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Is it possible that prototypical bacterial endospores (e.g., those of Bacillus subtilis) carry out some metabolic activities, albeit at extremely slow rates?
Posted on July 23, 2009 at 10:02 AM in Talmudic Questions, Teachers Corner | Permalink
I believe they likely do (some of the time). I seem to recall a poster I just saw at the Prokaryotic Development meeting from Sigal Ben-Yeduda's lab where someone did microarrays on spores of different ages. They found different mRNAs present at different times. Which suggests that some mRNAs are being degraded (possibly enzymatically) and/or some mRNAs are being synthesized (definitely enzymatically). I think these experiments were examining spores only a few days old... but it suggests its possible!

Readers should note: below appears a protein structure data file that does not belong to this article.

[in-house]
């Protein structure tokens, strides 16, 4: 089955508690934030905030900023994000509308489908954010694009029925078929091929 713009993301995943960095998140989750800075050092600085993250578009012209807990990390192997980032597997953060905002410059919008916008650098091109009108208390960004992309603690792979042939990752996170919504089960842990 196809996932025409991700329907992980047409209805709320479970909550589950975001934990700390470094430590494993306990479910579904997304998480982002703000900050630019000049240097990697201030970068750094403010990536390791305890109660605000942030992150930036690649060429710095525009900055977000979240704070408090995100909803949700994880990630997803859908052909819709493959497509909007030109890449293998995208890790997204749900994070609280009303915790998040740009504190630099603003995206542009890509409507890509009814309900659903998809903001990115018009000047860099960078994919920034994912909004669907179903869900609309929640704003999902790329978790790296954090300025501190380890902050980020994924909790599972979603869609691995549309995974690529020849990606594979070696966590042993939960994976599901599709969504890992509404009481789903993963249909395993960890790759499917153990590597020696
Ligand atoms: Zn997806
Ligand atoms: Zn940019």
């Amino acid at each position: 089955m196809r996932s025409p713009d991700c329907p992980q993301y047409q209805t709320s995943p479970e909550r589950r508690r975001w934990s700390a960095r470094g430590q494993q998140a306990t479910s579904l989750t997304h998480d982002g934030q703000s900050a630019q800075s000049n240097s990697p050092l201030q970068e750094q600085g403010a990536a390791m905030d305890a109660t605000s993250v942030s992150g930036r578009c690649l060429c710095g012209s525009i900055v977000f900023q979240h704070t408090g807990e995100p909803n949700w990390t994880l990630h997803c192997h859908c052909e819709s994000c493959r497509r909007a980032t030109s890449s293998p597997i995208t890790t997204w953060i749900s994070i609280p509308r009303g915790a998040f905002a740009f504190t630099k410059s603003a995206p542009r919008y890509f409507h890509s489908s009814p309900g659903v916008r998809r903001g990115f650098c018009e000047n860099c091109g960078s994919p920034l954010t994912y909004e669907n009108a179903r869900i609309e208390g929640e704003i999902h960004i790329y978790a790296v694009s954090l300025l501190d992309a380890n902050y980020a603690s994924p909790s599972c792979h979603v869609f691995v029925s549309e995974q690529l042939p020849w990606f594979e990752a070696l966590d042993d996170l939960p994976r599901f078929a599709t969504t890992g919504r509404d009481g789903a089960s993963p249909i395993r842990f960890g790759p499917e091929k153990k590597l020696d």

Thanks for pointing us in this interesting direction. It suggests - perhaps - that spores may "mature" after being released into the world. Maybe they carry out a limited amount of metabolic activity for a short while. A twilight dream before going to sleep?
Melanie Berkmen |
August 06, 2009 at 08:18 AM
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